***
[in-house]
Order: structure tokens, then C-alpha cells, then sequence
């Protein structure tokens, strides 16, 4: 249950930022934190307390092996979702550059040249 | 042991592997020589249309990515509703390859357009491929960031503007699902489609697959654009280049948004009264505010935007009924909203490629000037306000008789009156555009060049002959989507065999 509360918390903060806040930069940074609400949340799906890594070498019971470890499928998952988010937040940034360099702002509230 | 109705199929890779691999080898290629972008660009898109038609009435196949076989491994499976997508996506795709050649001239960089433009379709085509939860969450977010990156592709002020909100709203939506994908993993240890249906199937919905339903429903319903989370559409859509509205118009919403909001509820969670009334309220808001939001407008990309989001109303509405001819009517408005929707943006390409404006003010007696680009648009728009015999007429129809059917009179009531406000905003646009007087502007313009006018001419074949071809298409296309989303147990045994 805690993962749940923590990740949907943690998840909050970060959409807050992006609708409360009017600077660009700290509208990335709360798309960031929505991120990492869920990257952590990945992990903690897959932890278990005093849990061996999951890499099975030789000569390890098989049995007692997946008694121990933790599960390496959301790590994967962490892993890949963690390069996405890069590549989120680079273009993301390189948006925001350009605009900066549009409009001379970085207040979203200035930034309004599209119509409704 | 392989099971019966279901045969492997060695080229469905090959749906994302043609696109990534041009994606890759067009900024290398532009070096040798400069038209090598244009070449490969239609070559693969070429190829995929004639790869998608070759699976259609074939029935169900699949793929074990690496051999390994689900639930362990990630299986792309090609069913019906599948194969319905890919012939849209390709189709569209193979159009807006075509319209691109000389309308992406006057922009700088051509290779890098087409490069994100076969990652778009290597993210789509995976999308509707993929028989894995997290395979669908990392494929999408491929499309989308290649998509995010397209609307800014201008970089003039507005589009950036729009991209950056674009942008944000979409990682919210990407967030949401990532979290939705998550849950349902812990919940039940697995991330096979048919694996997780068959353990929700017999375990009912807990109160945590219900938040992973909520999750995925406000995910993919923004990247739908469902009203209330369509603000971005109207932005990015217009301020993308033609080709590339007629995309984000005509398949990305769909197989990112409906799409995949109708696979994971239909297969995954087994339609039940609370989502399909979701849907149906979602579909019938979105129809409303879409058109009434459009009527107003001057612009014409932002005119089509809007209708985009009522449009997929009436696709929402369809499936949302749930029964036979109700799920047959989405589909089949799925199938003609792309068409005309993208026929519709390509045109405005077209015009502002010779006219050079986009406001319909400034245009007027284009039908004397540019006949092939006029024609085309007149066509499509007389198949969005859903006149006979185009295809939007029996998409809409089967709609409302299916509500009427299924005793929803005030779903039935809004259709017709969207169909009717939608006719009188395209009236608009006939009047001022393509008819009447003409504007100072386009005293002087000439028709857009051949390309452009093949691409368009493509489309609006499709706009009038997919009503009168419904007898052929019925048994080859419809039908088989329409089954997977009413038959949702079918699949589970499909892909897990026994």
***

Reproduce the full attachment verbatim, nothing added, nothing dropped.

[in-house]
Order: structure tokens, then C-alpha cells, then sequence
């Protein structure tokens, strides 16, 4: 249950930022934190307390092996979702550059040249 | 042991592997020589249309990515509703390859357009491929960031503007699902489609697959654009280049948004009264505010935007009924909203490629000037306000008789009156555009060049002959989507065999 509360918390903060806040930069940074609400949340799906890594070498019971470890499928998952988010937040940034360099702002509230 | 109705199929890779691999080898290629972008660009898109038609009435196949076989491994499976997508996506795709050649001239960089433009379709085509939860969450977010990156592709002020909100709203939506994908993993240890249906199937919905339903429903319903989370559409859509509205118009919403909001509820969670009334309220808001939001407008990309989001109303509405001819009517408005929707943006390409404006003010007696680009648009728009015999007429129809059917009179009531406000905003646009007087502007313009006018001419074949071809298409296309989303147990045994 805690993962749940923590990740949907943690998840909050970060959409807050992006609708409360009017600077660009700290509208990335709360798309960031929505991120990492869920990257952590990945992990903690897959932890278990005093849990061996999951890499099975030789000569390890098989049995007692997946008694121990933790599960390496959301790590994967962490892993890949963690390069996405890069590549989120680079273009993301390189948006925001350009605009900066549009409009001379970085207040979203200035930034309004599209119509409704 | 392989099971019966279901045969492997060695080229469905090959749906994302043609696109990534041009994606890759067009900024290398532009070096040798400069038209090598244009070449490969239609070559693969070429190829995929004639790869998608070759699976259609074939029935169900699949793929074990690496051999390994689900639930362990990630299986792309090609069913019906599948194969319905890919012939849209390709189709569209193979159009807006075509319209691109000389309308992406006057922009700088051509290779890098087409490069994100076969990652778009290597993210789509995976999308509707993929028989894995997290395979669908990392494929999408491929499309989308290649998509995010397209609307800014201008970089003039507005589009950036729009991209950056674009942008944000979409990682919210990407967030949401990532979290939705998550849950349902812990919940039940697995991330096979048919694996997780068959353990929700017999375990009912807990109160945590219900938040992973909520999750995925406000995910993919923004990247739908469902009203209330369509603000971005109207932005990015217009301020993308033609080709590339007629995309984000005509398949990305769909197989990112409906799409995949109708696979994971239909297969995954087994339609039940609370989502399909979701849907149906979602579909019938979105129809409303879409058109009434459009009527107003001057612009014409932002005119089509809007209708985009009522449009997929009436696709929402369809499936949302749930029964036979109700799920047959989405589909089949799925199938003609792309068409005309993208026929519709390509045109405005077209015009502002010779006219050079986009406001319909400034245009007027284009039908004397540019006949092939006029024609085309007149066509499509007389198949969005859903006149006979185009295809939007029996998409809409089967709609409302299916509500009427299924005793929803005030779903039935809004259709017709969207169909009717939608006719009188395209009236608009006939009047001022393509008819009447003409504007100072386009005293002087000439028709857009051949390309452009093949691409368009493509489309609006499709706009009038997919009503009168419904007898052929019925048994080859419809039908088989329409089954997977009413038959949702079918699949589970499909892909897990026994």